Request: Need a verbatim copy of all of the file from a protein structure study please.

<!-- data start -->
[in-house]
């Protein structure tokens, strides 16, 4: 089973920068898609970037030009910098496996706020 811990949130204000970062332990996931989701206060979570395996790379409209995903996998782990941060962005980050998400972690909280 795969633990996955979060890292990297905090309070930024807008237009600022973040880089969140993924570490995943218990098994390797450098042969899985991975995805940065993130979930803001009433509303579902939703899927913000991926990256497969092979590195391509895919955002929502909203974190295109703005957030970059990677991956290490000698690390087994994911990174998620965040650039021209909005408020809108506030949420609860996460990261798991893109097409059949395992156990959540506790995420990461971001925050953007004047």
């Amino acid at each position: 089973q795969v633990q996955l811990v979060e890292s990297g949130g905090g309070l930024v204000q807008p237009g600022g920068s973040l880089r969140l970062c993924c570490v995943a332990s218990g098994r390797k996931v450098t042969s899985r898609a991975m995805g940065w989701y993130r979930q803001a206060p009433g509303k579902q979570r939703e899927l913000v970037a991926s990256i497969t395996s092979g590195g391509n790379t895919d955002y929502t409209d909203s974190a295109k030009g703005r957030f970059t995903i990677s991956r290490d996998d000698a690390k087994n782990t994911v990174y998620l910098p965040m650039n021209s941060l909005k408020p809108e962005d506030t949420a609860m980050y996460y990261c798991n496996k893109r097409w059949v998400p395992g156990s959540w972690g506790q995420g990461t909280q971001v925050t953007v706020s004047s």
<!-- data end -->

[in-house]
């Protein structure tokens, strides 16, 4: 089973920068898609970037030009910098496996706020 811990949130204000970062332990996931989701206060979570395996790379409209995903996998782990941060962005980050998400972690909280 795969633990996955979060890292990297905090309070930024807008237009600022973040880089969140993924570490995943218990098994390797450098042969899985991975995805940065993130979930803001009433509303579902939703899927913000991926990256497969092979590195391509895919955002929502909203974190295109703005957030970059990677991956290490000698690390087994994911990174998620965040650039021209909005408020809108506030949420609860996460990261798991893109097409059949395992156990959540506790995420990461971001925050953007004047």
């Amino acid at each position: 089973q795969v633990q996955l811990v979060e890292s990297g949130g905090g309070l930024v204000q807008p237009g600022g920068s973040l880089r969140l970062c993924c570490v995943a332990s218990g098994r390797k996931v450098t042969s899985r898609a991975m995805g940065w989701y993130r979930q803001a206060p009433g509303k579902q979570r939703e899927l913000v970037a991926s990256i497969t395996s092979g590195g391509n790379t895919d955002y929502t409209d909203s974190a295109k030009g703005r957030f970059t995903i990677s991956r290490d996998d000698a690390k087994n782990t994911v990174y998620l910098p965040m650039n021209s941060l909005k408020p809108e962005d506030t949420a609860m980050y996460y990261c798991n496996k893109r097409w059949v998400p395992g156990s959540w972690g506790q995420g990461t909280q971001v925050t953007v706020s004047s």